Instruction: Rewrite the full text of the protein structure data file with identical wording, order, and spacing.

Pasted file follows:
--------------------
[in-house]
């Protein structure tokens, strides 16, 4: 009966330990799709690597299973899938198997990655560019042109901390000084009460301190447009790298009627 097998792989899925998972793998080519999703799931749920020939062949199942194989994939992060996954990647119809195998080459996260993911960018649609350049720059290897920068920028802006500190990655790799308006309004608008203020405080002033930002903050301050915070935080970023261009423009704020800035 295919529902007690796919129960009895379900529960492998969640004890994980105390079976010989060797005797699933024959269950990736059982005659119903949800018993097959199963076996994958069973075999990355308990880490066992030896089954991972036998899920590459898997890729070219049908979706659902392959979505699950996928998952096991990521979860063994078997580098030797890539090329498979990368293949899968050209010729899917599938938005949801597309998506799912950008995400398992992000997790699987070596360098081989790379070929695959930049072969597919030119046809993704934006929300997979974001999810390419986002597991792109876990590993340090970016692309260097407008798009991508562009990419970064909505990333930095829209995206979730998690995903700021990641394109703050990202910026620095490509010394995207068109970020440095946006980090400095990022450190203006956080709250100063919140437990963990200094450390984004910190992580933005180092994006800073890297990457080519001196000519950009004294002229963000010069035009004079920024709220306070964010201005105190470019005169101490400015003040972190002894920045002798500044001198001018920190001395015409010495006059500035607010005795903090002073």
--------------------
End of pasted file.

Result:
[in-house]
């Protein structure tokens, strides 16, 4: 009966330990799709690597299973899938198997990655560019042109901390000084009460301190447009790298009627 097998792989899925998972793998080519999703799931749920020939062949199942194989994939992060996954990647119809195998080459996260993911960018649609350049720059290897920068920028802006500190990655790799308006309004608008203020405080002033930002903050301050915070935080970023261009423009704020800035 295919529902007690796919129960009895379900529960492998969640004890994980105390079976010989060797005797699933024959269950990736059982005659119903949800018993097959199963076996994958069973075999990355308990880490066992030896089954991972036998899920590459898997890729070219049908979706659902392959979505699950996928998952096991990521979860063994078997580098030797890539090329498979990368293949899968050209010729899917599938938005949801597309998506799912950008995400398992992000997790699987070596360098081989790379070929695959930049072969597919030119046809993704934006929300997979974001999810390419986002597991792109876990590993340090970016692309260097407008798009991508562009990419970064909505990333930095829209995206979730998690995903700021990641394109703050990202910026620095490509010394995207068109970020440095946006980090400095990022450190203006956080709250100063919140437990963990200094450390984004910190992580933005180092994006800073890297990457080519001196000519950009004294002229963000010069035009004079920024709220306070964010201005105190470019005169101490400015003040972190002894920045002798500044001198001018920190001395015409010495006059500035607010005795903090002073």